The Barrington Submarine Mass-Transport Deposit, Western Scotian Slope, Canada
Published:January 01, 2011
David C. Mosher, D. Calvin Campbell, 2011. "The Barrington Submarine Mass-Transport Deposit, Western Scotian Slope, Canada", Mass-Transport Deposits in Deepwater Settings, R. Craig Shipp, Paul Weimer, Henry W. Posamentier
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A large submarine-slide deposit from the western Scotian Slope off eastern Canada was imaged on a 3D seismic reflection dataset in the Barrington exploration block. The mass-transport deposit (MTD) forms a tongue-shaped body that is 25 km long and 8 km wide, with a run-out distance from the headscarp of 41.5 km and a total volume of 12.5 km3. In profile, it consists of a chaotic seismic facies. This facies forms a highly rugose top surface morphology, suggesting that the flow consisted of an abundance of intact angular blocks. Its base reveals evidence of erosion typical of submarine MTDs, with linear downslope-trending gouges and excavation of a pit 50-m-deep. The source area and headscarp of the Barrington MTD are somewhat obscured by postdepositional erosion. Additionally, high-resolution seismic profiles show that the deposit is draped by approximately 30 m of late Pleistocene and Holocene sediment, providing an age estimate of 30 ka for the failure. Despite this drape, the modern seafloor above the MTD still has a highly rugose morphology, echoing the top surface of the deposit.
Seismic profile data show a series of stacked MTDs underlying the Barrington MTD, suggesting that mass-failure recurrence is common on geologic time scales. Although it is difficult to attribute mass-failure triggering mechanisms, high sedimentation rates due to proximal shelf glaciers and intense erosion causing oversteepening, and likely established preconditions for instability. Local seismicity, possibly a result of glacial rebound, is the most probable initiating factor.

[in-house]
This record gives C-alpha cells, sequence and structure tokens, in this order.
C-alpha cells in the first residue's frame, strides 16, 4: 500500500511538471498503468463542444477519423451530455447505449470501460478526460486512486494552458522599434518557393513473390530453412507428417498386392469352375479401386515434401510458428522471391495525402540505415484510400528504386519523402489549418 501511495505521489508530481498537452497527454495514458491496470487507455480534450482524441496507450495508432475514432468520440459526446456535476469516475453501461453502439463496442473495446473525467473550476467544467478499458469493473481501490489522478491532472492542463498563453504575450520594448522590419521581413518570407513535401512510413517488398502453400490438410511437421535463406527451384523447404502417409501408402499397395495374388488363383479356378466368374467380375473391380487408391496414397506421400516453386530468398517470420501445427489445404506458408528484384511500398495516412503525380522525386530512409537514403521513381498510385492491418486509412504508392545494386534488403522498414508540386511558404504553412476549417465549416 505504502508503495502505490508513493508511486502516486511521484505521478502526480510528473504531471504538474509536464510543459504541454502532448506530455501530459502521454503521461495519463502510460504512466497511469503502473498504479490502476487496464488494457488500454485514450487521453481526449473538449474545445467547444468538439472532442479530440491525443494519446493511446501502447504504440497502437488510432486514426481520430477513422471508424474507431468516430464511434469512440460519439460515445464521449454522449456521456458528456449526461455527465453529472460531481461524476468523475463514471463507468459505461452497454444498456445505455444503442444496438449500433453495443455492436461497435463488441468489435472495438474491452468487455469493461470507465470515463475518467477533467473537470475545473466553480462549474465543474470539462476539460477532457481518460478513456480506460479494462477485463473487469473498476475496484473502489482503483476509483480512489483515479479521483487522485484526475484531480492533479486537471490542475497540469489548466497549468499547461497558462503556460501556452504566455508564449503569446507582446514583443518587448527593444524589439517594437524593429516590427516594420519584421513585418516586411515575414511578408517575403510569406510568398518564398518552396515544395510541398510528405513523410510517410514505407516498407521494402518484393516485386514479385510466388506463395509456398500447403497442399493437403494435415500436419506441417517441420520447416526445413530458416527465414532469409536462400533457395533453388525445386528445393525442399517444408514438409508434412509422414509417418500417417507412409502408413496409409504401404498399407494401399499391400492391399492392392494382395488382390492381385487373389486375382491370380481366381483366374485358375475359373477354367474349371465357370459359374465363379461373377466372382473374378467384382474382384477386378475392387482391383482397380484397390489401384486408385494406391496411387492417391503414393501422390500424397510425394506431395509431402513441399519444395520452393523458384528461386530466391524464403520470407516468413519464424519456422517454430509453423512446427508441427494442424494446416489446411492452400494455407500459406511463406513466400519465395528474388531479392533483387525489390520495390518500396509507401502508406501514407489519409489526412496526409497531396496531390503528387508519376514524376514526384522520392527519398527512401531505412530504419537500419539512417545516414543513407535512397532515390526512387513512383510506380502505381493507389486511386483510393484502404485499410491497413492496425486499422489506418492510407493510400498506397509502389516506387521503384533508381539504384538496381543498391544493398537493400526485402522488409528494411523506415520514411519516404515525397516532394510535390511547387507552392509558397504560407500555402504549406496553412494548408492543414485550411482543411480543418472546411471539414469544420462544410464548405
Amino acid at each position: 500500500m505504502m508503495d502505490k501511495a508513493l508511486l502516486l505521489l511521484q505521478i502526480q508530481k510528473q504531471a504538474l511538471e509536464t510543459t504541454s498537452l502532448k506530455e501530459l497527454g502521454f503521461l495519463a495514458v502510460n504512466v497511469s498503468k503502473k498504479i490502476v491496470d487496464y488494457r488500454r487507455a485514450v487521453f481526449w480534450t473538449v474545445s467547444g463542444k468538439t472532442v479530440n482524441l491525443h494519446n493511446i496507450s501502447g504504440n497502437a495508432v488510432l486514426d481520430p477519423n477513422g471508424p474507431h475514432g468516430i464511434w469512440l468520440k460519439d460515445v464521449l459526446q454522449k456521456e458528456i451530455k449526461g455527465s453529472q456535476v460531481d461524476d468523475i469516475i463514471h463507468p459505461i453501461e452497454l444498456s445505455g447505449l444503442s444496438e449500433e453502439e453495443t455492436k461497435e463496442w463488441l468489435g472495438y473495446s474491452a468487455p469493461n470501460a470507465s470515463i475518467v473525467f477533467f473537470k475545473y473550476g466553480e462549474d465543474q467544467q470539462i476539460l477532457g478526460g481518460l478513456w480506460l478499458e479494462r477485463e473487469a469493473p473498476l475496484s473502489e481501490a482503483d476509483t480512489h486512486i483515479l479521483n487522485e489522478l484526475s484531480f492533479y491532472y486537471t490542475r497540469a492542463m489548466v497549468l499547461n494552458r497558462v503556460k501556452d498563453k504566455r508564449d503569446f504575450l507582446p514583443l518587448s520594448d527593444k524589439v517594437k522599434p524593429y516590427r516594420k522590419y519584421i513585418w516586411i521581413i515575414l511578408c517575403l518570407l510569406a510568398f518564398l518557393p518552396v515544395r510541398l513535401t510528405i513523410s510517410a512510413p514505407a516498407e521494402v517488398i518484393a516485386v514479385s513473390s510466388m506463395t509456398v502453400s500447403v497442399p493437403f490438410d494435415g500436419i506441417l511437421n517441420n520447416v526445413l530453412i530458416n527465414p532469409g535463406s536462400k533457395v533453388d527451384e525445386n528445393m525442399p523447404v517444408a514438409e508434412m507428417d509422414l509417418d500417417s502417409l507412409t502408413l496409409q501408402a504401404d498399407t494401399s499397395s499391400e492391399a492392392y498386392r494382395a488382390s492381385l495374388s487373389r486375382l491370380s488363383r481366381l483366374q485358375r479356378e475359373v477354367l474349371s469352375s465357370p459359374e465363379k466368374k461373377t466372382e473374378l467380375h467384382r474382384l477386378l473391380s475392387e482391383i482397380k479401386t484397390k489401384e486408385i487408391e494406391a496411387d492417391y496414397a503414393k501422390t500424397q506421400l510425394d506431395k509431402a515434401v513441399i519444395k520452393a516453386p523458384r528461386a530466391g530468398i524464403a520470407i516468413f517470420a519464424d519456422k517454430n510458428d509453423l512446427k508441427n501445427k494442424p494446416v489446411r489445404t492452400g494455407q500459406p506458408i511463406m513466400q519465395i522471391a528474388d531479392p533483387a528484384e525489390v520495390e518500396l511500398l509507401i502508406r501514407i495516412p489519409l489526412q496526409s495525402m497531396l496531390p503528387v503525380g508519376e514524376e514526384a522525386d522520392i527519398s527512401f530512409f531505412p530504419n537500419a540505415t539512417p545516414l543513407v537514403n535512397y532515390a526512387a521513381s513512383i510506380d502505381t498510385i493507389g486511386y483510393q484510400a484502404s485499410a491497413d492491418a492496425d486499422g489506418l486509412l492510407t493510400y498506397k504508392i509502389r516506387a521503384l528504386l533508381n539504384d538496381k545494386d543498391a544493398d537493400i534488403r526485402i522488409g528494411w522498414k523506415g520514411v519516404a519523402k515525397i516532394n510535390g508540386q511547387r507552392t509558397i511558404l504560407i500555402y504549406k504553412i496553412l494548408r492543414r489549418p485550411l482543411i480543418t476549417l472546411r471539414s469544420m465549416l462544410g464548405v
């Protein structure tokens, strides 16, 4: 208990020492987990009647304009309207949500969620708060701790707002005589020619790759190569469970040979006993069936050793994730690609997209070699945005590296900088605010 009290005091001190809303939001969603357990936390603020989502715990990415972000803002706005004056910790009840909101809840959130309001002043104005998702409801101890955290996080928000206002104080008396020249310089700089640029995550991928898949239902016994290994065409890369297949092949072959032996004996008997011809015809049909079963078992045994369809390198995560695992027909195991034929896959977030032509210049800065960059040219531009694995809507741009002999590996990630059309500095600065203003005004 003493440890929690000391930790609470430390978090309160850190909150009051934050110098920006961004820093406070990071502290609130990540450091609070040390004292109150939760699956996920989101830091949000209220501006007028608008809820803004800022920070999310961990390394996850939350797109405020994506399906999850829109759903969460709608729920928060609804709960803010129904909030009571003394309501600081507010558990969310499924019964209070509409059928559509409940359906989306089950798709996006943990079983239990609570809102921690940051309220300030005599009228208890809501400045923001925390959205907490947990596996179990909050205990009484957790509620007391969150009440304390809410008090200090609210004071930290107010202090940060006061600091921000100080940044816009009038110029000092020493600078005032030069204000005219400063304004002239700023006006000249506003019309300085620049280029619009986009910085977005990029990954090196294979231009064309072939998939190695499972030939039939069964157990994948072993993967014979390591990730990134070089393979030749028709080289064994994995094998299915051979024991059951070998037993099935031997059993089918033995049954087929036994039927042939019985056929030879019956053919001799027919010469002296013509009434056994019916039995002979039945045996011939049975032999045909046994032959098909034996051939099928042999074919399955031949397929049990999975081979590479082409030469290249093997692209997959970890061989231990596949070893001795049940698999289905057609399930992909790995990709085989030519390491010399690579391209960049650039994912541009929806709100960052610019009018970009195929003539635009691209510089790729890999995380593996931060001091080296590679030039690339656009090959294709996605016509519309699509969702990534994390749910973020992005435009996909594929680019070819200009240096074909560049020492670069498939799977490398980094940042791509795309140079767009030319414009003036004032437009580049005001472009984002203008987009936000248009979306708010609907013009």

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Mass-Transport Deposits in Deepwater Settings
Historically, submarine-mass failures or mass-transport deposits have been a focus of increasingly intense investigation by academic institutions particularly during the last decade, though they received much less attention by geoscientists in the energy industry. With recent interest in expanding petroleum exploration and production into deeper water depths globally and more widespread availability of high-quality data sets, mass-transport deposits are now recognized as a major component of most deep-water settings. This recognition has lead to the realization that many aspects of these deposits are still unknown or poorly understood. This volume contains twenty-three papers that address a number of topics critical to further understanding mass-transport deposits. These topics include general overviews of these deposits, depositional settings on the seafloor and in the near-subsurface interval, geohazard concerns, descriptive outcrops, integrated outcrop and seismic data/seismic forward modeling, petroleum reservoirs, and case studies on several associated topics. This volume will appeal to a broad cross section of geoscientists and geotechnical engineers, who are interested in this rapidly expanding field. The selection of papers in this volume reflects a growing trend towards a more diverse blend of disciplines and topics, covered in the study of mass-transport deposits.